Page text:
How much has your life changed after BBN?
Imagine waking up every day to gifts and goodwill messages. Everywhere I go, all I hear is my name and it feels different from three months ago when I woke up to uncertainties. I was hustling for contracts and dropping proposals from office to office, yet some people didn’t even give me audience then. But now, my life has gone from 0-1000. The Big Brother Naija platform has given me so much publicity. My life has obviously changed.
What made you partake in the reality show?
I have always been a fan of the show despite the public’s perception of it. I have always known that the platform makes stars and changes the lives of the housemates. I tried getting into the show in 2019 because I was at a point where I wanted more for myself. I wanted a platform where the world would see my personality, talents and I would be able to showcase my business.
As the last girl standing, did you think you would win the show?
I remember I told the host of the show, Ebuka Obi-Uchendu, that I was optimistic about winning the money. I had already shared the money between my family members and had even bought tickets to go on a few trips. I was so excited at the final stage because I knew what the money could do in my life. However, I am grateful that I would still make as much as the grand prize. I have also collected the imaginary alerts I had sent to my family members.
Were you disappointed that you didn’t emerge the winner?
The first thing I did when the winner was announced was to hug Laycon. Before then, Laycon had been telling me I was going to be the winner. My response to him then was that we should have open minds because nobody knew what was happening outside the house. He never saw himself winning the show. He just wanted to promote his music, and he deserved to win.
What was your game plan before the competition?
During one of my diary sessions, I told ‘Biggie’ that before coming into the house, I thought the show was scripted and we would have to live and act the way the producers wanted. I never knew all that was required of the housemates was to live their real lives. It is one thing to be a viewer and another thing to be inside the house. I did not have any game plan and did not want to copy any former housemate from previous editions. I just wanted to enjoy the experience and get brands to notice me.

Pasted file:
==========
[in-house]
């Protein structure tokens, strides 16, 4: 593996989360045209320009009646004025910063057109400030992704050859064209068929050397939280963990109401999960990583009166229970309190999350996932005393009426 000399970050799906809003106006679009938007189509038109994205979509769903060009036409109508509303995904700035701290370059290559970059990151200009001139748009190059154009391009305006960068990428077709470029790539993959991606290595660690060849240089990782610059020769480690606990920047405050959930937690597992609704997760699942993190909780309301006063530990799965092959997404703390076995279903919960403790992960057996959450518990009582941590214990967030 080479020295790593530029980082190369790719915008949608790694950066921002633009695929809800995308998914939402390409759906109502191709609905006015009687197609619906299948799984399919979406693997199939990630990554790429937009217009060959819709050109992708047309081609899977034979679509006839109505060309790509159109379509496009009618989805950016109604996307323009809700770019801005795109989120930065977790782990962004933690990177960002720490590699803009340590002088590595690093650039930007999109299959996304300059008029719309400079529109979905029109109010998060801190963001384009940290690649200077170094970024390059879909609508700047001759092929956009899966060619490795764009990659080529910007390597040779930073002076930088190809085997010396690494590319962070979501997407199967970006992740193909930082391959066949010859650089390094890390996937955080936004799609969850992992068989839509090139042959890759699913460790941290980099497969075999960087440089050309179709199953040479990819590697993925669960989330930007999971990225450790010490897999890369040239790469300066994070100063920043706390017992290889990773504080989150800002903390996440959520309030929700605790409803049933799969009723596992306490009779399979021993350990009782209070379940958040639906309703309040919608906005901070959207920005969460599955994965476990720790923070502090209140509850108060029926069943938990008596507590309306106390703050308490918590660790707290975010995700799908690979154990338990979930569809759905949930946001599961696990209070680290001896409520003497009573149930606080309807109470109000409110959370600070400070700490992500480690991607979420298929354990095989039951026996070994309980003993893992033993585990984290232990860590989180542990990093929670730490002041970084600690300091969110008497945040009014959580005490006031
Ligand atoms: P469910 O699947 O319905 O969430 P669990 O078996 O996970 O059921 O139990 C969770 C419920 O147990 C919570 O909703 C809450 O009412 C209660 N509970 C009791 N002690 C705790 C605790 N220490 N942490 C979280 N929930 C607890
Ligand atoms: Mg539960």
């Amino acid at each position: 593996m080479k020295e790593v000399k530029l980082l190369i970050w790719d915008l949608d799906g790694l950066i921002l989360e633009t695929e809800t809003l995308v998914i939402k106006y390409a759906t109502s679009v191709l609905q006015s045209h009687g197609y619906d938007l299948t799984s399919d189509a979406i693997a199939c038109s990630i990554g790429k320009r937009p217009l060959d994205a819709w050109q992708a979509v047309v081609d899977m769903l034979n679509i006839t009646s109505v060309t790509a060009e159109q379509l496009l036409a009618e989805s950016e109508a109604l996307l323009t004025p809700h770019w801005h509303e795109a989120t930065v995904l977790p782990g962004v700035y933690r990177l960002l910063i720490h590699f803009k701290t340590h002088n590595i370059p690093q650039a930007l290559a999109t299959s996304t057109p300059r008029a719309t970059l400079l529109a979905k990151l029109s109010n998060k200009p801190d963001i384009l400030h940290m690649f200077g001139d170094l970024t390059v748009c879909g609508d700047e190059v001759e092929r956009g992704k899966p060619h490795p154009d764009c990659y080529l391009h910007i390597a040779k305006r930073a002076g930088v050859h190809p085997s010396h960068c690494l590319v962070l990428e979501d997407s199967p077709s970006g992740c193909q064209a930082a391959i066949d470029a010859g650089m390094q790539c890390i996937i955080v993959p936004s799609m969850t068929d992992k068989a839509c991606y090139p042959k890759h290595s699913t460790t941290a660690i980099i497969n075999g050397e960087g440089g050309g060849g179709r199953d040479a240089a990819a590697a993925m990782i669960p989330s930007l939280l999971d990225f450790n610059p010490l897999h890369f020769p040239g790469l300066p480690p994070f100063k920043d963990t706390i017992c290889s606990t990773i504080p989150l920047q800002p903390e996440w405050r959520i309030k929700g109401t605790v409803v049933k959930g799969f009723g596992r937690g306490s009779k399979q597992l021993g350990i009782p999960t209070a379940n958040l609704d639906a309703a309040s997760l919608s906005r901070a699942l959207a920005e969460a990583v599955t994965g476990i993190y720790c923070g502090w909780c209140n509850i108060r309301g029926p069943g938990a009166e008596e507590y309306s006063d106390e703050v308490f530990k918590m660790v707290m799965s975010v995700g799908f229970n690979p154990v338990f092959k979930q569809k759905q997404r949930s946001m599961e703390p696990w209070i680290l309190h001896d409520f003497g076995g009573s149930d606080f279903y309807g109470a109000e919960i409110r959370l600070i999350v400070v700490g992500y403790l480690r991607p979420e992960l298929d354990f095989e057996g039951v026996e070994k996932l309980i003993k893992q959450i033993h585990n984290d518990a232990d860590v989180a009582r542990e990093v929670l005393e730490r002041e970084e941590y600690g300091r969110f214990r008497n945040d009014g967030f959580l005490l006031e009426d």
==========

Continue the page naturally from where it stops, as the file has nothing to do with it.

There are usually lots of intimate relationships in the competition. Why didn’t you have one in the house?
Firstly, I am not somebody that forces herself on a man and I don’t know how to compete with other ladies for attention. Secondly, there was a lot going on about who wanted to be with who in the house, so I just decided to take a step back. I feel like friendship is a big deal and I value that more.
Will you make your love life public when you find your man?
I am a private person and I am shy about some things. I think people would only see things about my business, not my love life.
What do you intend to do with your new-found fame?
I intend to utilise it positively. I am a business-oriented person and I like money. I am working on rebranding the business I was doing before the show. I also have some things in store for my friends and fans.
You were very bold about your body during the show. Did you ever feel intimidated?
I was never insecure or intimidated about my body while in the house. I am naturally a happy person and even when I was given clothes that didn’t fit, I easily found alternatives. The Saturday parties were special in the house and I made sure nothing spoilt my mood for those days.
One of the highlights of the show was Erica’s disqualification. How did you feel about it?
I think Erica’s disqualification was one of the hardest times in the house for me and some other housemates as well. Watching people leave (the show) was really hard. I never used to look forward to the weekly eviction shows but it had to happen for the show to go on.
Some people don’t see the educational or moral sides of BBNaija. What do you have to say to such people?
I was one of the people that had misgivings about the show until I participated in it. The show is all about living one’s everyday life in front of people. People who think it’s a show that promotes promiscuity should change their minds.
What were the challenges you had before going into the house?
I lost my father 13 years ago and since then, the burden of taking care of me and my siblings had been on my mother. I did not get the chance to enjoy my teenage years and a part of my youth because I always had to look for ways to make money. I sold clothes while I was at university. I would go to Yaba flea market in Lagos State and get first-grade secondhand clothes, which I would then package for sale. I tried to make extra money instead of waiting for my mother to shoulder all my responsibilities. I didn’t go into the details of my life in the house because I didn’t want people to give different interpretations to it or pity me. Sometimes, I didn’t get any contract for four months. Even when I got white-collar jobs, they did not last. People made me feel I was not good enough. However, I am grateful this has brought me this far.